Media is a great way to share content in an engaging way. You can present images and audio in a way that tells a story, demonstrates a process, or celebrates an achievement. More than other types of content, media requires attention to accessibility requirements from the very beginning. Unlike images or text, media requires more production time and it’s much more challenging to make accessible once it’s published.
You can think of media as a series of moving images. Just like images require alternative text to be accessible, media requires alternatives to be accessible. Unlike static images, media requires alternatives for both the audio and the images. For audio, provide an alternative in the form of captions or transcripts. For images, provide an alternative with audio description or a descriptive transcript.
Common Barriers with media
The most common barriers with media include challenging media players, lack of captions, and lack of descriptions.
1. Challenging Media Players
Some media players are more accessible than others. A good practice to help users navigate the player more effectively is to identify your content with headings and descriptions.
A heading can alert non-visual users that a media player is located in that section of the page. A brief description of the video, including any accessibility features or lack thereof, can also provide non-visual users with crucial details about the content. This gives users the chance to skip over the video if it’s not accessible and instead access a different version, like a separate audio described version or descriptive text transcript.
2. Lack of Captions
When you have dialogue or sounds in your audio track that are critical to understanding the information, they must be included within a caption track.
Captions are a time coded transcript of the dialogue that includes a textual representation of the background noises, sound effects, and speaker identification. May appear at the bottom, top, or side of the screen. Captions can be open (always present and can not be turned off) or closed (turned on or off by the viewer).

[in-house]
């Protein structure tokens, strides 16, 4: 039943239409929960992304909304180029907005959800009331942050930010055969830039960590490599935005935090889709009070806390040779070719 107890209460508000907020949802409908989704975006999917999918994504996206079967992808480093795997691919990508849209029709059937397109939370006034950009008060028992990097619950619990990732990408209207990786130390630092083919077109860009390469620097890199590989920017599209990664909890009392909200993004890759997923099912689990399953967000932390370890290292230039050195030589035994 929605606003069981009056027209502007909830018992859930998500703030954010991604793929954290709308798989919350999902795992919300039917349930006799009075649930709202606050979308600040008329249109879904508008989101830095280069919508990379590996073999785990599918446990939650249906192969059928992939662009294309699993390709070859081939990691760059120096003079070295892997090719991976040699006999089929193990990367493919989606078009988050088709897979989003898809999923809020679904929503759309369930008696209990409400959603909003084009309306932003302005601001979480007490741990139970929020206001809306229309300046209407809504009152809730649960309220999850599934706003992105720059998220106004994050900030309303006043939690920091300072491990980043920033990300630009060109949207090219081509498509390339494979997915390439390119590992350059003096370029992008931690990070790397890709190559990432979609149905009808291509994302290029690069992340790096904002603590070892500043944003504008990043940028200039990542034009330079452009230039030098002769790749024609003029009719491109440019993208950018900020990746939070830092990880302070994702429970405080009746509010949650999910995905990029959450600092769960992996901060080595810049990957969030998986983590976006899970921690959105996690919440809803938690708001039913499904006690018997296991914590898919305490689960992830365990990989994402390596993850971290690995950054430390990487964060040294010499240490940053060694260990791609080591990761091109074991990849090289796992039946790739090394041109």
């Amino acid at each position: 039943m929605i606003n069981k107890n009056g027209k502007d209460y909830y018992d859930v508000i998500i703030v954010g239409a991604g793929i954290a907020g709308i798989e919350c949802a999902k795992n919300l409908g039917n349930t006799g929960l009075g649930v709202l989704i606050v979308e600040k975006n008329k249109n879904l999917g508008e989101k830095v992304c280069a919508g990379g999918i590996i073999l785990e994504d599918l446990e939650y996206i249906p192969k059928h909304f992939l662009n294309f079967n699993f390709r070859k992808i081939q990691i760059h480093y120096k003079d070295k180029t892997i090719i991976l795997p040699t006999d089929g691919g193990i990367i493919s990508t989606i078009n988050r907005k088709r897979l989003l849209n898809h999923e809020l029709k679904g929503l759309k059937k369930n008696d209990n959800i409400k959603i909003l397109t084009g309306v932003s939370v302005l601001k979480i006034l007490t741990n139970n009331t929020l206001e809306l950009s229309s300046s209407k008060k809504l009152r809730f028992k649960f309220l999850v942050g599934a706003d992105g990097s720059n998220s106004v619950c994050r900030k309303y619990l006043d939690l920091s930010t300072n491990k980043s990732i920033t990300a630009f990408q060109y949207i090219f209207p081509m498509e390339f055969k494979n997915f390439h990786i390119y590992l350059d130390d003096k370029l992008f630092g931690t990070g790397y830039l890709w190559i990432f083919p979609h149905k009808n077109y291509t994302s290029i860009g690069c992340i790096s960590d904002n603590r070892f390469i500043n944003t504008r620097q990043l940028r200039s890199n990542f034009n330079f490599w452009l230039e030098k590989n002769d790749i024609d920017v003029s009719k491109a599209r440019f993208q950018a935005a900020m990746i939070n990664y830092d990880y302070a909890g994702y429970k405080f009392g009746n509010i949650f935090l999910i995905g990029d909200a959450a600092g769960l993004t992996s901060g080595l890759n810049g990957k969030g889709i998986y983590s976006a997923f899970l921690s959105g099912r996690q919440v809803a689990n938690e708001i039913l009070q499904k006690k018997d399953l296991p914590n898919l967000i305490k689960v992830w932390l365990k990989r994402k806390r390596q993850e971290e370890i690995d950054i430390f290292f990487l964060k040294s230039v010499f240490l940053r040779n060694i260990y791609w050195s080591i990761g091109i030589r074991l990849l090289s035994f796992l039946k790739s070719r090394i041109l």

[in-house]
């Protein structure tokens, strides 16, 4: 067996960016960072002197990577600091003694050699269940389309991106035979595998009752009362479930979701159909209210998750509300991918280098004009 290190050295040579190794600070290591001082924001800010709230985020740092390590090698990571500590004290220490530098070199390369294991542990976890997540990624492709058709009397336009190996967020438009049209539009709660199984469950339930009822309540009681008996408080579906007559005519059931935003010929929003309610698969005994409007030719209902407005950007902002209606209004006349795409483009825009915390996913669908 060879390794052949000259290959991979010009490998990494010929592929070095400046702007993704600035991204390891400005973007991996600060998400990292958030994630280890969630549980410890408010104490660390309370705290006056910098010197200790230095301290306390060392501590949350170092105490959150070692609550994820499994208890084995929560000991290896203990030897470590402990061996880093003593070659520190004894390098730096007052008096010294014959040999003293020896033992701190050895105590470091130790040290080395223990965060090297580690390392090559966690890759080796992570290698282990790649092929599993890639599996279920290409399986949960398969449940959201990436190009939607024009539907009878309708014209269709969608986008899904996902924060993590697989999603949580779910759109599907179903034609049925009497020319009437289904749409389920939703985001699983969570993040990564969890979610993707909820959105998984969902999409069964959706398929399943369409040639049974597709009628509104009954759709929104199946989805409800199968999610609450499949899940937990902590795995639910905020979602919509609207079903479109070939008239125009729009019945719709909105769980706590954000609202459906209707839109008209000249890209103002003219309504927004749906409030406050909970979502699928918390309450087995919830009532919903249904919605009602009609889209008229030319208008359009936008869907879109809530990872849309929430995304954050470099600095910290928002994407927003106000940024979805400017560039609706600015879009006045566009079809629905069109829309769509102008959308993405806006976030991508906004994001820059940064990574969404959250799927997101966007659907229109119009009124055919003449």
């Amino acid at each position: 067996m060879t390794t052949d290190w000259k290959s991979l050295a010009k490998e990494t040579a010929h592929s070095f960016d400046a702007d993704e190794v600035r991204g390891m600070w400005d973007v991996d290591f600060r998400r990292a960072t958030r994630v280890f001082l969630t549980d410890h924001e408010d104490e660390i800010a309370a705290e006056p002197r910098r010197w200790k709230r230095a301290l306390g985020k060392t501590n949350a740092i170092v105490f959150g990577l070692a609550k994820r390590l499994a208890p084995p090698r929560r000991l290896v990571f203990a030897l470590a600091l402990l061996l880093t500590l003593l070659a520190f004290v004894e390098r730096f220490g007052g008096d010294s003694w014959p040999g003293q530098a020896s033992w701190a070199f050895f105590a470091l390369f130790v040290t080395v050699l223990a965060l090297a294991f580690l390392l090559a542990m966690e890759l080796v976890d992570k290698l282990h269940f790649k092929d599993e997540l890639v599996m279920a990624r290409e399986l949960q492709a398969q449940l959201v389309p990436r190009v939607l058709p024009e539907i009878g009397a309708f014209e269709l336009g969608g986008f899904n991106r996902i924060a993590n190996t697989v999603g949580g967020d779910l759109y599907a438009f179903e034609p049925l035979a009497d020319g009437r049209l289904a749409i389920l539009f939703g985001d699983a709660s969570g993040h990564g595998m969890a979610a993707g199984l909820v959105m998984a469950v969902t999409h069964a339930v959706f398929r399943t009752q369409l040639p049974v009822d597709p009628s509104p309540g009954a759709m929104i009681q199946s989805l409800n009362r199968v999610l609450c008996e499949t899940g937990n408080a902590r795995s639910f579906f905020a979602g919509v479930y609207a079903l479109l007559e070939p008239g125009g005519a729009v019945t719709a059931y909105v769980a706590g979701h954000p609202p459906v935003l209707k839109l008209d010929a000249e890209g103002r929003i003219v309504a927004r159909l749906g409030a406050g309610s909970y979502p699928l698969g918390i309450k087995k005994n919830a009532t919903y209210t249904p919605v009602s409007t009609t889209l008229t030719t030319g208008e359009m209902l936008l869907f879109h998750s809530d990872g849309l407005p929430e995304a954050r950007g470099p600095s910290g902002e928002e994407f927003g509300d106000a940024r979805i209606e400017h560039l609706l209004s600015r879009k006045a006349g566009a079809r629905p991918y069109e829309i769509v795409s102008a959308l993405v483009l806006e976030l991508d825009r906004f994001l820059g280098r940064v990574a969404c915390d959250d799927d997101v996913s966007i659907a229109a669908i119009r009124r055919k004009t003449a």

Example of Video with Captions
In this video, Web Accessibility Perspectives: Video Captions, learn how captions provide greater accessibility for people who are deaf or hard of hearing, may be watching a video in an environment that is too loud or that needs to be quiet, or who prefer reading along as they watch the video.
Video contains captions, but is not audio described. Access a Text Transcript with Description of Visuals for Video Captions at Web Accessibility Perspectives.
3. Lack of Descriptions
When your media includes images that are critical to understanding the information, they must be described. One of the best ways to include audio description is to make it a part of your script.
Example Video with Integrated Audio Description
In this example video, Low Vision: Challenging assumptions and understanding the differences, the speaker is describing the important content as part of the narration. As a result, the information is also included in the audio track and provided captions.
Example Video with Additional Audio Description
In this example video, Web Accessibility Perspectives: Text to Speech, there are additional audio descriptions voiced with a different narrator to describe the action happening in the scene. This is an example of standard audio description, or additional audio track that describes what is occurring in a video during existing pauses in dialog.
Examples of Inaccessible Media
Here are two examples of inaccessible media. Both examples contain text and audio. The text isn’t described in the audio and there isn’t a transcript provided. We also haven’t labeled the videos with a heading to let users know that a media player is present in the section.
Example of More Accessible Media
Spring 2021 Dance Concert
For the Spring 2021 Dance Concert video we labeled the video with a heading and the associated accessibility features in the media. Additionally, we provided a text transcript of the content on the same page as the embedded media. The text transcript includes time-stamps of the individual sections. This is helpful if a viewer wants to quickly find a specific segment of the video to watch.